The U.S. Postal Service announced Friday that it lost $1.9 billion over its most recent quarter, despite bringing in more revenue during that three-month span.
Postal officials again cited the losses to press lawmakers to enact a comprehensive overhaul of the agency, which has now lost more than $23 billion over the last two and a half years.
In its statement, the USPS said that first-class mail volume dropped roughly four percent in 2014’s second quarter, a continuing result of the rise in electronic communication.
The agency added that it would not be able to pay a scheduled $5.7 billion payment for future retirees’ healthcare due in September, the fourth such bill it would default on in recent years.
But there were bright spots for the Postal Service in the results. Shipping and package revenue grew by more than a quarter billion dollars over last year’s second quarter, as consumers increasingly rely on online shopping. The USPS, citing that growth, is seeking to expand its package delivery, in some cases, to Sunday.
In all, revenue grew $379 million over 2013’s second quarter.
Still, even with — or perhaps because of — those positive signs, congressional efforts to pass postal reform legislation remain stalled.
House Oversight Committee Chairman Darrell Issa (R-Calif.) postponed a planned markup of legislation modeled after President Obama’s own postal recommendations this week, after struggling to get Democratic backing.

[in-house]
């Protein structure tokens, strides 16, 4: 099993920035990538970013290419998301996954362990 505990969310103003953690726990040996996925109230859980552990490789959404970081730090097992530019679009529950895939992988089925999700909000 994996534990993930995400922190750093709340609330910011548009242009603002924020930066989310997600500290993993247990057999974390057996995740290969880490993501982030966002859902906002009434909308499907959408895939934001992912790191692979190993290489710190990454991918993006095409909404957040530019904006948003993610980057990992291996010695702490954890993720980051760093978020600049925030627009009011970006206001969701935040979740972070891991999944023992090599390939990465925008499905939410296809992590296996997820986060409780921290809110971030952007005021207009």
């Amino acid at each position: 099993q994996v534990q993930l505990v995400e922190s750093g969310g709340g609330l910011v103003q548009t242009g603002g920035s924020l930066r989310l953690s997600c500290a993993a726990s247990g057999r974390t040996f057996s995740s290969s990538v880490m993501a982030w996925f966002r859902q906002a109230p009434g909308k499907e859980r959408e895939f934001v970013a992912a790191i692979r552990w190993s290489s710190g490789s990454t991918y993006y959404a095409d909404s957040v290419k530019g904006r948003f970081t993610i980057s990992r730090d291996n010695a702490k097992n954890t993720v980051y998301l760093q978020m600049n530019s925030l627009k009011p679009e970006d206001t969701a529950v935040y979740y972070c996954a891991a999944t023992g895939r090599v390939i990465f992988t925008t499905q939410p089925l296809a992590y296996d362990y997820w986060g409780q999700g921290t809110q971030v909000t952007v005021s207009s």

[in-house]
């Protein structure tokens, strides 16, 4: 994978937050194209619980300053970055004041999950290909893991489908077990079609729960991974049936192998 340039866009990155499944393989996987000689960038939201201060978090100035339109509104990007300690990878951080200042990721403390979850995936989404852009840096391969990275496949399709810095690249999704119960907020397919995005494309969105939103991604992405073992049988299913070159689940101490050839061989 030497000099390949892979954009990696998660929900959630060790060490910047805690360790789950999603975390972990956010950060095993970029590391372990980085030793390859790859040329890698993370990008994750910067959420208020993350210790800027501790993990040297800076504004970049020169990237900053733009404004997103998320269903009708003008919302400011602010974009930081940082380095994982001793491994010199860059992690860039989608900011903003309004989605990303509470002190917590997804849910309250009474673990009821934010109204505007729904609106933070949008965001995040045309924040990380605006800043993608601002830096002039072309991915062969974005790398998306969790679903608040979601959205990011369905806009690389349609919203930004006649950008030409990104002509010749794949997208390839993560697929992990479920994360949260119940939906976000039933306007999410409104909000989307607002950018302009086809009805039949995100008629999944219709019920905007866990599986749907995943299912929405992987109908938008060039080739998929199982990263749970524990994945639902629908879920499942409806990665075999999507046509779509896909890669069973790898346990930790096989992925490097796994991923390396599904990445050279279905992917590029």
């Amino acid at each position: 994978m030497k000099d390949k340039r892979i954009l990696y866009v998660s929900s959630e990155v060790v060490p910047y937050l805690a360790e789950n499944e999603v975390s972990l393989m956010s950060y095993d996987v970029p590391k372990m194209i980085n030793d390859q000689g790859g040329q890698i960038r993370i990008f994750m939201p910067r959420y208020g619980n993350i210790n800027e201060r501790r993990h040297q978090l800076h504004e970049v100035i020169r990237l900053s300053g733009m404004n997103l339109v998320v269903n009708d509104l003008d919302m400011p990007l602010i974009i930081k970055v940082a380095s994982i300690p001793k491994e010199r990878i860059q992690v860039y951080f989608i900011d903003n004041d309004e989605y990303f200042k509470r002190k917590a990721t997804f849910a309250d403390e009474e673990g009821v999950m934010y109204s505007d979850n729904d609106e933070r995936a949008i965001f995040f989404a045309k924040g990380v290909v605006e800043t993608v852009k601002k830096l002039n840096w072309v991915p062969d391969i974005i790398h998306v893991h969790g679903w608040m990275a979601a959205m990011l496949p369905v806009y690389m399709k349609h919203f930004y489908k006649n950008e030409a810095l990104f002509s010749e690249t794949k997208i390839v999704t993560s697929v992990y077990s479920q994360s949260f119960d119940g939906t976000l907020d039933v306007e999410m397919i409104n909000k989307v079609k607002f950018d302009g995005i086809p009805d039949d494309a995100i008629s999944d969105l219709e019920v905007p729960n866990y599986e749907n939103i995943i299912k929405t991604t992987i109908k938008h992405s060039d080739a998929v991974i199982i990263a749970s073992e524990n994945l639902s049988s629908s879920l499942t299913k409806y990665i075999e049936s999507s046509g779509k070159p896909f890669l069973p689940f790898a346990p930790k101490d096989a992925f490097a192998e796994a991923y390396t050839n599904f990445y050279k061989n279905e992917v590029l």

Issa had already pushed a postal measure through his committee last year, and the Senate Homeland Security Committee passed its own postal measure this year. But leaders in both the House and the Senate have shown no interest as of yet in bringing postal bills to the floor.
Postal leaders have consistently pushed for legislation that would allow them to roll back Saturday letter delivery, set up their own healthcare plan and give them relief from the required benefit prepayment.
Congressional Democrats, postal unions and even dozens of House Republicans have signaled that they oppose any limits on Saturday delivery.
Labor officials have suggested that ending the prepayment would be the most helpful to the Postal Service’s bottom line, after yearly losses dropped from $15.9 billion to $5 billion in 2013.
But Joseph Corbett, the USPS’s chief financial officer, pushed back on that idea Friday.
“We haven’t been making the retiree health benefit prefunding payments because we can’t,” Corbett said in a statement. “If legislation reduced the required retiree health benefit prefunding payment, it doesn’t provide us with any more cash to pay down our debt or put much needed capital into our business.
Only comprehensive postal legislation that includes a smarter delivery schedule, greater control over our personnel and benefit costs, and more flexibility in pricing and products will provide the necessary cash flows,” he added.
USPS also said it would have to implement contingency plans to make sure the mail was delivered if there was a downturn in the economy or any other unforeseen problems.